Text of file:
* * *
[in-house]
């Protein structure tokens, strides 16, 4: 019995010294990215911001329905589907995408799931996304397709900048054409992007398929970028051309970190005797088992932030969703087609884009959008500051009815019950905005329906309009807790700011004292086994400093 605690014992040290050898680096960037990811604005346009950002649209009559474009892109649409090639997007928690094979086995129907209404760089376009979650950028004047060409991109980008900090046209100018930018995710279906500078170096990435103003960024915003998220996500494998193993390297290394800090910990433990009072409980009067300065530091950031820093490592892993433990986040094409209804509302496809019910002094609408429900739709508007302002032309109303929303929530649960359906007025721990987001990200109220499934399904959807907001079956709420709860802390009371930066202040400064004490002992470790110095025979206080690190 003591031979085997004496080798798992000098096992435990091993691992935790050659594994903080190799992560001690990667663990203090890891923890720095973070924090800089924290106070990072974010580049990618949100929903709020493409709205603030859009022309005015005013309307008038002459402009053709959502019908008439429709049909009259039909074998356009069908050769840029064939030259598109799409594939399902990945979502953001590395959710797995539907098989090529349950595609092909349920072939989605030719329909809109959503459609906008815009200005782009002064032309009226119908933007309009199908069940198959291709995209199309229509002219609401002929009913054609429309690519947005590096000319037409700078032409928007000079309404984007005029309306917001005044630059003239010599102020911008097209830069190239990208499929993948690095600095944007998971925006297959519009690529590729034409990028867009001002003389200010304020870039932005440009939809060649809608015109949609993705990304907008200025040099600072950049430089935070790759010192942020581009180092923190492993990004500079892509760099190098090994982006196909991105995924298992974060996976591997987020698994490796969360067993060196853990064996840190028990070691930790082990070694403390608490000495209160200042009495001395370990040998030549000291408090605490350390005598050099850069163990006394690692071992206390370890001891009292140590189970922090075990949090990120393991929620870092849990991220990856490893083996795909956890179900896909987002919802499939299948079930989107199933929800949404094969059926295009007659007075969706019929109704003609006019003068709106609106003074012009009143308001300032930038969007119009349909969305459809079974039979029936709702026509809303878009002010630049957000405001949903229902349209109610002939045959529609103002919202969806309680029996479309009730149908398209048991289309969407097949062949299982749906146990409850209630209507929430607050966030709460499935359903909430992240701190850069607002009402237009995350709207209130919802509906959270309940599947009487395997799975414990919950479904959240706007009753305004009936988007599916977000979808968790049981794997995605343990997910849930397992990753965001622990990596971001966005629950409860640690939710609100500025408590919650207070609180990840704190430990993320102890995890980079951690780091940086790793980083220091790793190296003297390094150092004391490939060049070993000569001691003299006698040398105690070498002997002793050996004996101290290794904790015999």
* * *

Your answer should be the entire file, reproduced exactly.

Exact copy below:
[in-house]
């Protein structure tokens, strides 16, 4: 019995010294990215911001329905589907995408799931996304397709900048054409992007398929970028051309970190005797088992932030969703087609884009959008500051009815019950905005329906309009807790700011004292086994400093 605690014992040290050898680096960037990811604005346009950002649209009559474009892109649409090639997007928690094979086995129907209404760089376009979650950028004047060409991109980008900090046209100018930018995710279906500078170096990435103003960024915003998220996500494998193993390297290394800090910990433990009072409980009067300065530091950031820093490592892993433990986040094409209804509302496809019910002094609408429900739709508007302002032309109303929303929530649960359906007025721990987001990200109220499934399904959807907001079956709420709860802390009371930066202040400064004490002992470790110095025979206080690190 003591031979085997004496080798798992000098096992435990091993691992935790050659594994903080190799992560001690990667663990203090890891923890720095973070924090800089924290106070990072974010580049990618949100929903709020493409709205603030859009022309005015005013309307008038002459402009053709959502019908008439429709049909009259039909074998356009069908050769840029064939030259598109799409594939399902990945979502953001590395959710797995539907098989090529349950595609092909349920072939989605030719329909809109959503459609906008815009200005782009002064032309009226119908933007309009199908069940198959291709995209199309229509002219609401002929009913054609429309690519947005590096000319037409700078032409928007000079309404984007005029309306917001005044630059003239010599102020911008097209830069190239990208499929993948690095600095944007998971925006297959519009690529590729034409990028867009001002003389200010304020870039932005440009939809060649809608015109949609993705990304907008200025040099600072950049430089935070790759010192942020581009180092923190492993990004500079892509760099190098090994982006196909991105995924298992974060996976591997987020698994490796969360067993060196853990064996840190028990070691930790082990070694403390608490000495209160200042009495001395370990040998030549000291408090605490350390005598050099850069163990006394690692071992206390370890001891009292140590189970922090075990949090990120393991929620870092849990991220990856490893083996795909956890179900896909987002919802499939299948079930989107199933929800949404094969059926295009007659007075969706019929109704003609006019003068709106609106003074012009009143308001300032930038969007119009349909969305459809079974039979029936709702026509809303878009002010630049957000405001949903229902349209109610002939045959529609103002919202969806309680029996479309009730149908398209048991289309969407097949062949299982749906146990409850209630209507929430607050966030709460499935359903909430992240701190850069607002009402237009995350709207209130919802509906959270309940599947009487395997799975414990919950479904959240706007009753305004009936988007599916977000979808968790049981794997995605343990997910849930397992990753965001622990990596971001966005629950409860640690939710609100500025408590919650207070609180990840704190430990993320102890995890980079951690780091940086790793980083220091790793190296003297390094150092004391490939060049070993000569001691003299006698040398105690070498002997002793050996004996101290290794904790015999």